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Coffin Road by Peter May

26352121Was it only a couple of reviews ago I was praising this man’s talents to the hilt and congratulating myself for discovering him and the books he’s written that I haven’t yet read? Yes. It was. Now, I want to curse him… Why, you ask? Because the man is such a damn, amazing talent, I cannot put his books down once I start them and therefore, I am a sleep deprived, Nigel-No- Friends bibliophile – or maybe that should be a May-o-phile? Because I am. I’m an unabashed fan of this man’s stories.

Coffin Road, the fourth book of May’s I’ve read is a stand-alone novel and is exceptional. Set in Scotland, it takes the reader to the northernmost parts, the wind-lashed and sea-soaked dangerous isles that ring the Outer Hebrides, to the main islands and Edinburgh and Glasgow as well.

The novel opens with a man penning a letter before it switches to another scene where a man is washed up, all but drowned on a beach. Wearing a life-jacket, battered and bruised, he’s no recollection of who he is or what he’s doing there. It’s only that others seem to know who he is: his neighbour, his lover and his dog. With partial memories and able to easily perform certain complex tasks and skills, the man, who discovers his name is Neal, is ambivalent about finding out who he is or was; that’s because, somewhere, in the deepest recesses of his memory, he knows he’s done something terrible…

The story is then about this man’s efforts to uncover who he is and what he discovers. Written in the first person, you feel his pain, uncertainty and the small triumphs and fears he experiences, especially as he draws closer to the truth and the potential notion that he is a monster…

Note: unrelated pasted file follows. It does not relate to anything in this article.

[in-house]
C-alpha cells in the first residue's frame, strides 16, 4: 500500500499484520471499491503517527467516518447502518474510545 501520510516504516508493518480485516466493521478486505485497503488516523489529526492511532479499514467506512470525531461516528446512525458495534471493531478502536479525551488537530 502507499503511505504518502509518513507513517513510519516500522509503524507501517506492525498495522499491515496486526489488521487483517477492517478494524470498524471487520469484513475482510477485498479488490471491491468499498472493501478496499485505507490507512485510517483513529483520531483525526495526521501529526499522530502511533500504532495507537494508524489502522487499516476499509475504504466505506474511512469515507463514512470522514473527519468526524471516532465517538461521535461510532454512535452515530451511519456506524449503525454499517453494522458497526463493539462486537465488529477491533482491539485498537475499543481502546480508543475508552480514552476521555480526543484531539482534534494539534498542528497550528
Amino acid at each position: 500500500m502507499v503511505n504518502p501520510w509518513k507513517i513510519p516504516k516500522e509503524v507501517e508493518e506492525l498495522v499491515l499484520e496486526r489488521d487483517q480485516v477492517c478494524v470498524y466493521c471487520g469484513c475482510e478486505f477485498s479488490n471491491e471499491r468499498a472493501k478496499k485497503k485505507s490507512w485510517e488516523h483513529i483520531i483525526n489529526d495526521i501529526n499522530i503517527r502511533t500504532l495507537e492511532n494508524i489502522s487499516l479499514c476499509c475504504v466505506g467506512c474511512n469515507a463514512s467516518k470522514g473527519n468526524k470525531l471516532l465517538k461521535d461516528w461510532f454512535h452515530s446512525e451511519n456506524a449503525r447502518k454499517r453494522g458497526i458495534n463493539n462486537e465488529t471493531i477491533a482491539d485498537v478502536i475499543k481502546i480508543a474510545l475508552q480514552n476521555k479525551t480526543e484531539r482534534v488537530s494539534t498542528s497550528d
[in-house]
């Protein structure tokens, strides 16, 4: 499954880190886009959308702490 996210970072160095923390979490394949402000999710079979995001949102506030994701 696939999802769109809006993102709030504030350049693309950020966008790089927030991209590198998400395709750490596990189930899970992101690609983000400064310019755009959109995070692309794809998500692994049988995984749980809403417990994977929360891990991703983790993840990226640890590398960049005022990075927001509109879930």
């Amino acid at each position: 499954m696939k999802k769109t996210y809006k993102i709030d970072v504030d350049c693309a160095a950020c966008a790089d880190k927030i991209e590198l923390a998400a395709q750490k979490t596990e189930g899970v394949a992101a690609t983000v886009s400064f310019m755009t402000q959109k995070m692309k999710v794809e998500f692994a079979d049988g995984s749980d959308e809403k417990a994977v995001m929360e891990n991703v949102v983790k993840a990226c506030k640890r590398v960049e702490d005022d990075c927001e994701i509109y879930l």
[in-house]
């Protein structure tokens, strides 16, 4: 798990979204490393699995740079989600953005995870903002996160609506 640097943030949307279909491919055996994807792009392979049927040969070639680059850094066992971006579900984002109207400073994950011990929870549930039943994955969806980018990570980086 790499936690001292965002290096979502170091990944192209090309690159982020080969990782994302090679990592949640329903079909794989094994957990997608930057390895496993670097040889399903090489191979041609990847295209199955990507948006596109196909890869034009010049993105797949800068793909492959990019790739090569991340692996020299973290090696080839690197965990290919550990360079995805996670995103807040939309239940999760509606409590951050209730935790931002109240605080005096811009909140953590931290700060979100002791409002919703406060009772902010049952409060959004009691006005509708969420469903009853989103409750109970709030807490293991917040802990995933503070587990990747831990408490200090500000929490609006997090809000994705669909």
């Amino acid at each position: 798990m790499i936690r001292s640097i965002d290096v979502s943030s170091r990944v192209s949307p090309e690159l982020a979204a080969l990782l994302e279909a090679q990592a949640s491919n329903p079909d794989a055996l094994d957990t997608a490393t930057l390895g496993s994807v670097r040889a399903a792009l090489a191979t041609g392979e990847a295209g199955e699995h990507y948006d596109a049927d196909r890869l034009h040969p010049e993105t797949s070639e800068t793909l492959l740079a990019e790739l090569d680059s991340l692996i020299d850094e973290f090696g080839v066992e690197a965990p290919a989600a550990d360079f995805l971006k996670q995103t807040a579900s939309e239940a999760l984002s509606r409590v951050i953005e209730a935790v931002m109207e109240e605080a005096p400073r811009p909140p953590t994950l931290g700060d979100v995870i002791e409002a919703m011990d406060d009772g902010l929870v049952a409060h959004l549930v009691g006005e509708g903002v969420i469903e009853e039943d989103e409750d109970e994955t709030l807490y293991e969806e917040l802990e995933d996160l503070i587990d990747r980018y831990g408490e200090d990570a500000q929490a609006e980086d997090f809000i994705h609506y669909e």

In the meantime, another narrative unfolds and we’re taken into the life of a rebellious teen who, two years earlier, lost her father in awful circumstances and is struggling with both his death and her mother’s efforts to continue with life.

The world May creates is bitterly real, the characters driven, flawed and completely magnificent. The plot, which in other hands might err on being fanciful, is suspenseful, clever and absolutely gripping. I couldn’t put the darn book down – it was with me at breakfast, lunch and then in the wee hours until I finished it. Then, like any good book, I was disappointed I had! But, of course, I have more May’s to read and many more sleepless nights to follow.

Ah, what’s sleep for anyway? I can do that when I’ve shuffled off this mortal coil…

Onto my next May…

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